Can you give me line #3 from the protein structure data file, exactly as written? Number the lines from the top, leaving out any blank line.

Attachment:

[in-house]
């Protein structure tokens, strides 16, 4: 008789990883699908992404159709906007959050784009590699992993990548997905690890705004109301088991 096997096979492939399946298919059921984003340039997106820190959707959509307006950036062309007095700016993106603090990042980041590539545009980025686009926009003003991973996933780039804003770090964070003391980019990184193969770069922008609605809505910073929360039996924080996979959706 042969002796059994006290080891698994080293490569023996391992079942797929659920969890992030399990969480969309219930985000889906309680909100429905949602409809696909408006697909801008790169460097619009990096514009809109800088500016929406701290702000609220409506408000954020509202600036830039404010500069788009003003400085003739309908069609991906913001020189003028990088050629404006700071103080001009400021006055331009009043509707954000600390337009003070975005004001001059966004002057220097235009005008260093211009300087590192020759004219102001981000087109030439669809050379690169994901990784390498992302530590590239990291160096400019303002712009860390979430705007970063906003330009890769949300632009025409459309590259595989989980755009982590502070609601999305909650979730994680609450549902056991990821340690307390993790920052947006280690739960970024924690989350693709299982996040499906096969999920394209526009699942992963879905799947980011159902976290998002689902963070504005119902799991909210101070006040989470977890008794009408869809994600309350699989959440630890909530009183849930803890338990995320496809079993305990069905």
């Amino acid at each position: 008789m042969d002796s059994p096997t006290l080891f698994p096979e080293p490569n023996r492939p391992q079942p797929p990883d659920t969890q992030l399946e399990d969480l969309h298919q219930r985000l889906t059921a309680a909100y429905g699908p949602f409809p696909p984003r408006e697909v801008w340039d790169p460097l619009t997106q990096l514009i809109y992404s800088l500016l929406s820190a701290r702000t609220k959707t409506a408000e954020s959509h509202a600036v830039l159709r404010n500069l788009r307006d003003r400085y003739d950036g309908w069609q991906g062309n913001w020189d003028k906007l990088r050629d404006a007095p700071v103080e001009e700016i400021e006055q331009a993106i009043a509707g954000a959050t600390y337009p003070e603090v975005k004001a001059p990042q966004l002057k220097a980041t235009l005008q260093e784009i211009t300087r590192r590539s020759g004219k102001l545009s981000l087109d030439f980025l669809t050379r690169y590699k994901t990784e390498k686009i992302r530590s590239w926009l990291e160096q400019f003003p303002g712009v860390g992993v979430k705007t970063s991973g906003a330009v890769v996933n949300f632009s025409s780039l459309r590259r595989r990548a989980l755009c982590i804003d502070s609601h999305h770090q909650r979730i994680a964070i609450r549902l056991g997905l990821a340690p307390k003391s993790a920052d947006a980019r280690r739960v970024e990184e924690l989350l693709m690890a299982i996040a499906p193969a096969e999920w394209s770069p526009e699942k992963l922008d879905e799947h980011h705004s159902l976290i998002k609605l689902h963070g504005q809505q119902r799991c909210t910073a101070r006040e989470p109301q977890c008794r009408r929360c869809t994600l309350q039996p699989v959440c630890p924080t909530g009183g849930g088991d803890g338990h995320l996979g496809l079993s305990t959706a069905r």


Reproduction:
């Amino acid at each position: 008789m042969d002796s059994p096997t006290l080891f698994p096979e080293p490569n023996r492939p391992q079942p797929p990883d659920t969890q992030l399946e399990d969480l969309h298919q219930r985000l889906t059921a309680a909100y429905g699908p949602f409809p696909p984003r408006e697909v801008w340039d790169p460097l619009t997106q990096l514009i809109y992404s800088l500016l929406s820190a701290r702000t609220k959707t409506a408000e954020s959509h509202a600036v830039l159709r404010n500069l788009r307006d003003r400085y003739d950036g309908w069609q991906g062309n913001w020189d003028k906007l990088r050629d404006a007095p700071v103080e001009e700016i400021e006055q331009a993106i009043a509707g954000a959050t600390y337009p003070e603090v975005k004001a001059p990042q966004l002057k220097a980041t235009l005008q260093e784009i211009t300087r590192r590539s020759g004219k102001l545009s981000l087109d030439f980025l669809t050379r690169y590699k994901t990784e390498k686009i992302r530590s590239w926009l990291e160096q400019f003003p303002g712009v860390g992993v979430k705007t970063s991973g906003a330009v890769v996933n949300f632009s025409s780039l459309r590259r595989r990548a989980l755009c982590i804003d502070s609601h999305h770090q909650r979730i994680a964070i609450r549902l056991g997905l990821a340690p307390k003391s993790a920052d947006a980019r280690r739960v970024e990184e924690l989350l693709m690890a299982i996040a499906p193969a096969e999920w394209s770069p526009e699942k992963l922008d879905e799947h980011h705004s159902l976290i998002k609605l689902h963070g504005q809505q119902r799991c909210t910073a101070r006040e989470p109301q977890c008794r009408r929360c869809t994600l309350q039996p699989v959440c630890p924080t909530g009183g849930g088991d803890g338990h995320l996979g496809l079993s305990t959706a069905r």